PLEASE NOTE that any hardiness temperatures quoted are based on my own experience as well as on information obtained from other websites/growers..... they refer to mature plants and even then are absolutely NOT guaranteed - as I have found out the best way to determine if a particular plant will survive is to try it for myself - something I have found extremely rewarding!
Here are some pictures and info on the plants in my side garden. You can click the pics for a larger image (in a new window) - this may be necessary to see some of the smaller plants! Dates of planting in brackets.
My side garden has always been a problem, being almost bone-dry (usually), but very shady. I have finally got round to planting some stuff here, although I need to take responsibility for keeping the soil moist, especially in summer dry spells. My installation of a porous 'leaky pipe' irrigation system should help!
Side garden - photo 1 (August 2010)
Left: Small trachycarpus nanus (2007)
Right: Trachycarpus Naini Tal (2007)
Side garden - photo 2 (August 2010)
Bottom left: Trachycarpus manipur (2007)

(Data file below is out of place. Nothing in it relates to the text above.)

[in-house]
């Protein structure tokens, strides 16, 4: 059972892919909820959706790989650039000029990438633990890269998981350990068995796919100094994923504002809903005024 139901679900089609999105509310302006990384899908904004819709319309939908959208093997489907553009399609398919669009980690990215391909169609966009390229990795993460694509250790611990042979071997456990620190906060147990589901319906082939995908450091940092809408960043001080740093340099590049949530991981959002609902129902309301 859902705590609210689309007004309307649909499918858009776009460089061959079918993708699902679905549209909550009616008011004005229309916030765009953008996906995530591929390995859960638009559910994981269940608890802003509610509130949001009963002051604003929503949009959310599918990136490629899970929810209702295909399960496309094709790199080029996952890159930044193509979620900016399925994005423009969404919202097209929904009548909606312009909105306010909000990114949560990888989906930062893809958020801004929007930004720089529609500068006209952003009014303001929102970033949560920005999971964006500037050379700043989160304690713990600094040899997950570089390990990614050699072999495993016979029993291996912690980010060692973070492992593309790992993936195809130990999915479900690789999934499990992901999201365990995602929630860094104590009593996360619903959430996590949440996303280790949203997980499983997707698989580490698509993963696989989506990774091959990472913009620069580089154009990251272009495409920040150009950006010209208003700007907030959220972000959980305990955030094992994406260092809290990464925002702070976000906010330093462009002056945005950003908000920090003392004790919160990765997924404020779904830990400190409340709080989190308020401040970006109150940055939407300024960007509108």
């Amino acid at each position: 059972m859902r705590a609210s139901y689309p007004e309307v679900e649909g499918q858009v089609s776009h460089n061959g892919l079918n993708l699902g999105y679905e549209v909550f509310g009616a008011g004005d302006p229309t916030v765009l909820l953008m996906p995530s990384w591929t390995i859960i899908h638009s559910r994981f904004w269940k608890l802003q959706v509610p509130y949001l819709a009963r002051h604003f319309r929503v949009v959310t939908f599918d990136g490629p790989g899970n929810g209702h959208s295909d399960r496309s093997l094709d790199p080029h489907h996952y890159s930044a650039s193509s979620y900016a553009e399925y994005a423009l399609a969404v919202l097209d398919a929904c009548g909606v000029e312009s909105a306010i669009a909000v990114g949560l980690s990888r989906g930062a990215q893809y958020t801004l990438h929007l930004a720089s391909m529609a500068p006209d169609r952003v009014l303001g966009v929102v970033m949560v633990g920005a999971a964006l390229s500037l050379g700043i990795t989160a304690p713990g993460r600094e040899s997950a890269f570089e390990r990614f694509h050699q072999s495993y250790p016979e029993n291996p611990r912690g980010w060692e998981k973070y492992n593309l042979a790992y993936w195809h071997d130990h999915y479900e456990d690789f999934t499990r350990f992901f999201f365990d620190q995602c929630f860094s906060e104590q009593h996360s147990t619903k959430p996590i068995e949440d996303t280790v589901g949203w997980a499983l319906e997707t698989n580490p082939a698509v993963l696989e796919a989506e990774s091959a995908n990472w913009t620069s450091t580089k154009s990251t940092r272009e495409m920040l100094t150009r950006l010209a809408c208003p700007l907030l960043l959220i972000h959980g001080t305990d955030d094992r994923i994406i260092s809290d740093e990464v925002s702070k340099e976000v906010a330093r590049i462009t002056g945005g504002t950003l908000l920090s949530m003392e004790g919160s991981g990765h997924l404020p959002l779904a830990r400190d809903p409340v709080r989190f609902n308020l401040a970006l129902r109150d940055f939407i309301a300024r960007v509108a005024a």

Centre (rear): Trachycarpus Nova (2007)
Right-centre: Chamaedorea microspadix (2007)
Right (almost out of sight): Very small trachycarpus martianus 'Nepal' (2007).
Here are comments on some of the plants:
Himalayan Windmill palm (Trachycarpus Naini Tal)
Comments: Similar to t.fortunei, although t.NainiTal is supposed to be even hardier, maybe to -17C/2F? It is supposed to have a naturally bare trunk when mature, unlike the fortunei which has a hairy trunk - time will tell! This palm has been incorrectly sold for many years as 't.takil'. The true takil is extremely rare and not thought to be in cultivation.
Another hardy trachy. This one is supposed to turn a nice blue colour as it matures.
This was originally thought to be t. princeps (there was some confusion over this during the last few years). The 'official' princeps has blue/white leaf undersides. The Nova (which like the Naini Tal has yet to be classified/named) is decidedly green, but obviously different from the other trachys (much longer splits in leaves). I also have the 'official' princeps but mine is still small and hasn't been planted out yet.
Hardy bamboo palm (chamaedorea microspadix)
The 'other' hardy chamaedorea (another genus better know as a houseplant - c.elegans). This one is supposed to be as hardy as c.radicalis.
Nepal Khasia palm (trachycarpus martianus 'Nepal')
My earlier experience with t.martianus was not so positive, but as they say 'never give up on a palm until you've killed it - twice!'. This is the 'Nepal' variant, it's really too small to be planted out but it was not doing well in a pot. I'll give it a bit of winter protection.